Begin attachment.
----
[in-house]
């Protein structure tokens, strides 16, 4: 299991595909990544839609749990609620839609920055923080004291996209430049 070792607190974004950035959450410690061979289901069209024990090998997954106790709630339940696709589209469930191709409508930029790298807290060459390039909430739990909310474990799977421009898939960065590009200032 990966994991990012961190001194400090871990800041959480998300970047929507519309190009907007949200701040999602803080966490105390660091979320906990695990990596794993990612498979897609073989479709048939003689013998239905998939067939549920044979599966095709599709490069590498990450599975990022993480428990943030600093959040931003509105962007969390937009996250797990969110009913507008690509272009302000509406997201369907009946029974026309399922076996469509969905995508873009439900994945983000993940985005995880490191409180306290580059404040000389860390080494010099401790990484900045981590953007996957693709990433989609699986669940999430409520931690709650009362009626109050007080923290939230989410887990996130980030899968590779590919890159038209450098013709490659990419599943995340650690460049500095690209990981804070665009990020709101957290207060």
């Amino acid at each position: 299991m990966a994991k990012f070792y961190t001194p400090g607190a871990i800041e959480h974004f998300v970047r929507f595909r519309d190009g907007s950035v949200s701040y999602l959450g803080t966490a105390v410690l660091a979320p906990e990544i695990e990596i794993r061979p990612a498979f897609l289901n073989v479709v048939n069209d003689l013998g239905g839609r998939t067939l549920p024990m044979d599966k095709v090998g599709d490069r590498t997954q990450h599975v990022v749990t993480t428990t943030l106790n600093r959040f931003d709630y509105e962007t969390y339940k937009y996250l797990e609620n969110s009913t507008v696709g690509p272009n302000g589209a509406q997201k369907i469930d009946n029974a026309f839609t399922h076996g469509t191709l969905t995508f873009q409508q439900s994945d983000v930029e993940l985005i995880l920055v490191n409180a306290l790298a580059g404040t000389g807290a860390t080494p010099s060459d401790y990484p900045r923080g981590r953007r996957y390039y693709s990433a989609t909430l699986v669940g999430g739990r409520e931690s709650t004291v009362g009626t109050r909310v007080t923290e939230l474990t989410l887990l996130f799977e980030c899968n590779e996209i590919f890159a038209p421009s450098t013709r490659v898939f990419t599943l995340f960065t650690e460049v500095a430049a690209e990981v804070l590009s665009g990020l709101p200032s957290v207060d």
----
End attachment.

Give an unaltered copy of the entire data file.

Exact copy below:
[in-house]
């Protein structure tokens, strides 16, 4: 299991595909990544839609749990609620839609920055923080004291996209430049 070792607190974004950035959450410690061979289901069209024990090998997954106790709630339940696709589209469930191709409508930029790298807290060459390039909430739990909310474990799977421009898939960065590009200032 990966994991990012961190001194400090871990800041959480998300970047929507519309190009907007949200701040999602803080966490105390660091979320906990695990990596794993990612498979897609073989479709048939003689013998239905998939067939549920044979599966095709599709490069590498990450599975990022993480428990943030600093959040931003509105962007969390937009996250797990969110009913507008690509272009302000509406997201369907009946029974026309399922076996469509969905995508873009439900994945983000993940985005995880490191409180306290580059404040000389860390080494010099401790990484900045981590953007996957693709990433989609699986669940999430409520931690709650009362009626109050007080923290939230989410887990996130980030899968590779590919890159038209450098013709490659990419599943995340650690460049500095690209990981804070665009990020709101957290207060």
């Amino acid at each position: 299991m990966a994991k990012f070792y961190t001194p400090g607190a871990i800041e959480h974004f998300v970047r929507f595909r519309d190009g907007s950035v949200s701040y999602l959450g803080t966490a105390v410690l660091a979320p906990e990544i695990e990596i794993r061979p990612a498979f897609l289901n073989v479709v048939n069209d003689l013998g239905g839609r998939t067939l549920p024990m044979d599966k095709v090998g599709d490069r590498t997954q990450h599975v990022v749990t993480t428990t943030l106790n600093r959040f931003d709630y509105e962007t969390y339940k937009y996250l797990e609620n969110s009913t507008v696709g690509p272009n302000g589209a509406q997201k369907i469930d009946n029974a026309f839609t399922h076996g469509t191709l969905t995508f873009q409508q439900s994945d983000v930029e993940l985005i995880l920055v490191n409180a306290l790298a580059g404040t000389g807290a860390t080494p010099s060459d401790y990484p900045r923080g981590r953007r996957y390039y693709s990433a989609t909430l699986v669940g999430g739990r409520e931690s709650t004291v009362g009626t109050r909310v007080t923290e939230l474990t989410l887990l996130f799977e980030c899968n590779e996209i590919f890159a038209p421009s450098t013709r490659v898939f990419t599943l995340f960065t650690e460049v500095a430049a690209e990981v804070l590009s665009g990020l709101p200032s957290v207060d």